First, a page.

By EREBIRI ZURENUOC
I DIDN’T know much about art until last Friday, April 26.
Thanks to Maine Winny of Lae City Tourism Bureau, I was introduced to few of the best ‘underground’ artists in the city.
It was the opening of an art studio and private art gallery of a local painter.
Arison Kul lived through his imagination, mixing different paint colours to bring about paintings that contain thousands of messages.
Messages of hardships and struggles, political issues, social issues, natural beauty and many more. It was the first time that Maine Winny and I set foot inside a home-based private art gallery and studio.
The studio is located at Malibu Estate, Limki, along Speedway in Lae.
No one would expect to see a well-designed art studio located in a settlement. But that is also the true spirit of art; no matter where you display it, it will still leave you in admiration.
Kul is from Tirokave village in Kainantu District, Eastern Highlands. A very simple man, he started painting since 2003.
Like many other painters, feeding that passion everyday will make you become better in the future, and that was what Kul did.
He is self-taught, and spent most of his time looking through art books he picked up from the second-hand shops around Lae. He also studied how other artists used their paint. He painted, and painted, til he could master his art.
With no background in art, he was still supported by his family to create his own dream.
His dream to establish a private studio came after being inspired by Renbo Studio at Rainbow suburb in Port Moresby.
“My idea was basically to paint more, and allow people, art lovers or collectors to come to my place to choose, instead of me carrying paintings around, looking for an area to sell.
“It is for artists to unite and share ideas to create more paintings,” Kul said.
He was inspired by many Papua New Guinean painters, whom he said, were all not given the prominence they deserved. Some died without recognition, others are not seen as artists.
During the opening of the Akul Art Studio” he invited some of them. They were Khais Itau, Johnson Agua, Archie Towo, John Taia, and another upcoming painter Kinani Aru.
Arison’s big brother, Pastor Willie Kul gave a clear message during the shot gospel sharing.
“God is the first artist, He thought of whatever he wants to create, before He did it. And that is the same with painters, they mix colours until they create something, and that is something not many people can do,” he said.
“Art is special and is a gift from God, people who use this gift are very special,” the pastor said.
Arison Kul, who was quite tearful during the opening, said art was a big thing for PNG.
“For artists in PNG, nobody cares about us, yet our paintings are hanging somewhere in houses overseas.
“People need money to survive each day, and those who can paint, will understand the struggles of selling a painting.
“Sometimes artists will be pressured by their daily survival. How can I make money to buy this or that?
“For me, once I hold the paint brush, all my pressure is gone,” he said.
Kul had some of his paintings bought already by foreigners, especially a professor from Russia. He also had some of his paintings exhibited in Port Moresby.
The work of other painters and artists has always been his inspiration and motivation to paint more.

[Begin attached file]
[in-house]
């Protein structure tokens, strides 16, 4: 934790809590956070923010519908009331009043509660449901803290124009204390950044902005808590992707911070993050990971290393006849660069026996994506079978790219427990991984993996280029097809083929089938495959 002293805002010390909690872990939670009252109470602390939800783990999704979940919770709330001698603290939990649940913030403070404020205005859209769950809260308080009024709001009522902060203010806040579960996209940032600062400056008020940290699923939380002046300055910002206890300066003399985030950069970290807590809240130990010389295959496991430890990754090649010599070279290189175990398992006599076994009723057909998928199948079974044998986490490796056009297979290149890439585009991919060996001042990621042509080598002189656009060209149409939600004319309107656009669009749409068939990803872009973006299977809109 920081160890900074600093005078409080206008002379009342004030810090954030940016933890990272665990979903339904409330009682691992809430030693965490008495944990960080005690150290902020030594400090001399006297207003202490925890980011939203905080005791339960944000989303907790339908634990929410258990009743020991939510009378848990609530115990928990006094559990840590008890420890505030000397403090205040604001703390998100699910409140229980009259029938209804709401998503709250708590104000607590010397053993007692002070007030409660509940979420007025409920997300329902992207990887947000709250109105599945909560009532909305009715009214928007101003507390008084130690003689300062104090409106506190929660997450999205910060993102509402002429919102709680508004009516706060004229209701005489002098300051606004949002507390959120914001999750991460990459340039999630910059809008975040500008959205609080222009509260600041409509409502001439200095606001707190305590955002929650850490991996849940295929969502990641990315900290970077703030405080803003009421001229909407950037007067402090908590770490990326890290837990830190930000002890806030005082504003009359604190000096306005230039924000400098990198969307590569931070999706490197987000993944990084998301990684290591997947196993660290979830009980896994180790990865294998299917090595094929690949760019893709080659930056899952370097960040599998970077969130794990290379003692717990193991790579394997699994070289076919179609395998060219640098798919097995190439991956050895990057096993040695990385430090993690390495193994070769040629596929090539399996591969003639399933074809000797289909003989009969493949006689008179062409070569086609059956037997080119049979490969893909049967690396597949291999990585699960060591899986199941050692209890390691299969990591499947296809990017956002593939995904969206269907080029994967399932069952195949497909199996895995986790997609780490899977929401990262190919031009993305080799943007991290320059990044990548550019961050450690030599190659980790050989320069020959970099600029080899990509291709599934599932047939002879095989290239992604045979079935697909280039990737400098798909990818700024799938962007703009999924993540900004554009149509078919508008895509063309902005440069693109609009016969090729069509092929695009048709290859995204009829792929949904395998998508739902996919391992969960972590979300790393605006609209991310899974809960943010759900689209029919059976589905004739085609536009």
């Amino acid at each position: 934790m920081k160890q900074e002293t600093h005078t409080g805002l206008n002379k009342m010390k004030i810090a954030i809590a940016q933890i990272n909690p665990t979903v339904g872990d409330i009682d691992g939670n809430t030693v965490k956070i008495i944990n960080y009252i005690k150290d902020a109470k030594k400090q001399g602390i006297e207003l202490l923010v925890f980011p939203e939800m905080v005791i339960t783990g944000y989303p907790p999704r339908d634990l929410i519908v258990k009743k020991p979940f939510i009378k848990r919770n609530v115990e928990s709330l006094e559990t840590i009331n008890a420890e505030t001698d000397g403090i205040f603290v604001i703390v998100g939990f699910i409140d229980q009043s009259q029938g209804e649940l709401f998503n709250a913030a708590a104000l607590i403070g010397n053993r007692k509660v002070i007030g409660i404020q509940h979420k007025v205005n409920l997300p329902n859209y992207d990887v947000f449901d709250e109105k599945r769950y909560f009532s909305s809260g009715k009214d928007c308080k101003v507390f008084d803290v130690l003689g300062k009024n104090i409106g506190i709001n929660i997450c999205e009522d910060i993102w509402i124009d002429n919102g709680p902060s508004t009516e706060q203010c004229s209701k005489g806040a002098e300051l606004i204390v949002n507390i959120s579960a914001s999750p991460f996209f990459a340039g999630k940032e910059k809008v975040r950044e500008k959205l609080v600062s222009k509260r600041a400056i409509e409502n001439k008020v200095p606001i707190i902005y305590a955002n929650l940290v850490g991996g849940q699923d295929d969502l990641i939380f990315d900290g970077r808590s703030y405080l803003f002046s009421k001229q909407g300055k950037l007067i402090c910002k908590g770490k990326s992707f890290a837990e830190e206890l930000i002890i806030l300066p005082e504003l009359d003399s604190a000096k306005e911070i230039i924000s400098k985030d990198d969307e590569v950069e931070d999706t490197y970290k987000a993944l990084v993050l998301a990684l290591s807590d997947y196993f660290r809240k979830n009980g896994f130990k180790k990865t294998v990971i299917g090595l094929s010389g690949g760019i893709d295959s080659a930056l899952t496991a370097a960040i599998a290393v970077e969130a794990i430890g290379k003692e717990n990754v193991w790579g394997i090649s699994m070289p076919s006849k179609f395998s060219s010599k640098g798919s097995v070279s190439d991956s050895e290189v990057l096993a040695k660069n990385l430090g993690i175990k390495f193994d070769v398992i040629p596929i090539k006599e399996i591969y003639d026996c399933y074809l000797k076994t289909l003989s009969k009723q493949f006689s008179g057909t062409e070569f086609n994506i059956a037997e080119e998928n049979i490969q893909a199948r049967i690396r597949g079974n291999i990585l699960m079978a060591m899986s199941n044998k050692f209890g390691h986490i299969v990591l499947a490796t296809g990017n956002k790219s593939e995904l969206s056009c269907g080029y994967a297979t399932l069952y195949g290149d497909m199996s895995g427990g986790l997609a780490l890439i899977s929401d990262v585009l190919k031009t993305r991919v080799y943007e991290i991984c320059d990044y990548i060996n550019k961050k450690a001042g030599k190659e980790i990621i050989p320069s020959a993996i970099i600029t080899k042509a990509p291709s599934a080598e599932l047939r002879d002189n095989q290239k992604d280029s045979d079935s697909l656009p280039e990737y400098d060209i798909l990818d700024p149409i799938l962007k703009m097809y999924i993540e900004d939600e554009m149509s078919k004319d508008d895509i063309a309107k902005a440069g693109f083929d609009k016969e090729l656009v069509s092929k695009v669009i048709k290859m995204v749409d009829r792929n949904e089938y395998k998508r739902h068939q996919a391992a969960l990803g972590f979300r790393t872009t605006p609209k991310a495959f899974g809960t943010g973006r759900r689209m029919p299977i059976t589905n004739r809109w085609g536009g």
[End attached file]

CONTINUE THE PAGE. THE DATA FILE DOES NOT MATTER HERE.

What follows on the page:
“Art is what comes from the heart – heart to art,” he emphasised.
“If you want to paint something that is unique, do it from the heart.”
Kul has done collaborations with other artists as well.
“The whole idea about collaboration is to get to know each other, share ideas and we create something. With painters, when they get together, they can create something very new.”
Johnson Agua from Kerowagi in Chimbu, who has done a lot of paintings for shops in Lae, and usually sells his paintings along 4th Street, said artists were people who brought out what was hidden, through their paintings.
“There are stories behind every painting, and the message will bring peace of mind to people who see them.”
John Taia, a forester and self-taught artist asked what must be for local artists the most important question; how can we showcase and promote PNG abroad?
“It is through art, necklaces, bilum, paintings, carvings and many more items that foreigners buy and take back home.
“Artists are important people that make this happen, and they must be supported by the National Government.”
He said many politicians did not know what art could do and that was why artists were always being left out.
“People who visit PNG will always take with them a piece of art, and that is how artists are important in promoting PNG.”
Winny said artists like Kul needed to be exposed and small initiatives like art studios and galleries must be supported.
“Art in tourism is special, because only the artist knows how to express his/her story.
“A gallery is a special place for artists, and it will help them do their job well. We will try our best to do whatever we can to support artists like this.”
One of the concerns of the artists highlighted by Kul was the use of photography and computers to capture and edit moments.
He said these were challenges that determined the fate of the work of painters/artists, and that was where artists must master their skills of choosing colours, and be given prominence.
“People are attracted to the work of painters, by how they use colours.”
The Akul Art Studio and gallery is simple, small, but signals a big message about the work of painters.
The private studio is the first in Lae, Morobe. Kul has created a dream that most artists in Lae, whether painters, bilum makers, carvers and others have had for some time.
They are struggling to sell their art and craft, and Kul’s initiative brings hope, to have a special place where artists can sell their products.
For Kul, it is true that whatever you do from the heart will not die.